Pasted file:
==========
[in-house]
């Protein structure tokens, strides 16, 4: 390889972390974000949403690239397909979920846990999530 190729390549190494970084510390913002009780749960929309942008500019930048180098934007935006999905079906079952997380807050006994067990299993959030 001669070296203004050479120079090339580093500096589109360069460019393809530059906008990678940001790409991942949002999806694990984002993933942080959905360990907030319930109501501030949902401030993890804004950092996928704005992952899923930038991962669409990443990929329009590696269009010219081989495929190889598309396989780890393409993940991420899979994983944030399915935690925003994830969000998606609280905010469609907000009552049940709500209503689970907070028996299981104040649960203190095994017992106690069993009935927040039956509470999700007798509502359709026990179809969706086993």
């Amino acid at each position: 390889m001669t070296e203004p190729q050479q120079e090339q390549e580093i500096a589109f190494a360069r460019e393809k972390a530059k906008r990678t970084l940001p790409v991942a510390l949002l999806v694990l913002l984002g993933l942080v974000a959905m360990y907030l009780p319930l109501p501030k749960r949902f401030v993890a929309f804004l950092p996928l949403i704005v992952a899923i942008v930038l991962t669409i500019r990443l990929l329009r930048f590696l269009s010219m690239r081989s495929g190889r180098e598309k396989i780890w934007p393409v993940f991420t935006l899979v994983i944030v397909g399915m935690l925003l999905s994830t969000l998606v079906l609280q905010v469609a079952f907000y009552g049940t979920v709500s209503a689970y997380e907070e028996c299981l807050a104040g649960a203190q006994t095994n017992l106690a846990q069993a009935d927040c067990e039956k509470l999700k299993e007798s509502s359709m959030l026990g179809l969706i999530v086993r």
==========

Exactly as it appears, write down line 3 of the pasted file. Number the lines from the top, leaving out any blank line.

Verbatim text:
């Amino acid at each position: 390889m001669t070296e203004p190729q050479q120079e090339q390549e580093i500096a589109f190494a360069r460019e393809k972390a530059k906008r990678t970084l940001p790409v991942a510390l949002l999806v694990l913002l984002g993933l942080v974000a959905m360990y907030l009780p319930l109501p501030k749960r949902f401030v993890a929309f804004l950092p996928l949403i704005v992952a899923i942008v930038l991962t669409i500019r990443l990929l329009r930048f590696l269009s010219m690239r081989s495929g190889r180098e598309k396989i780890w934007p393409v993940f991420t935006l899979v994983i944030v397909g399915m935690l925003l999905s994830t969000l998606v079906l609280q905010v469609a079952f907000y009552g049940t979920v709500s209503a689970y997380e907070e028996c299981l807050a104040g649960a203190q006994t095994n017992l106690a846990q069993a009935d927040c067990e039956k509470l999700k299993e007798s509502s359709m959030l026990g179809l969706i999530v086993r």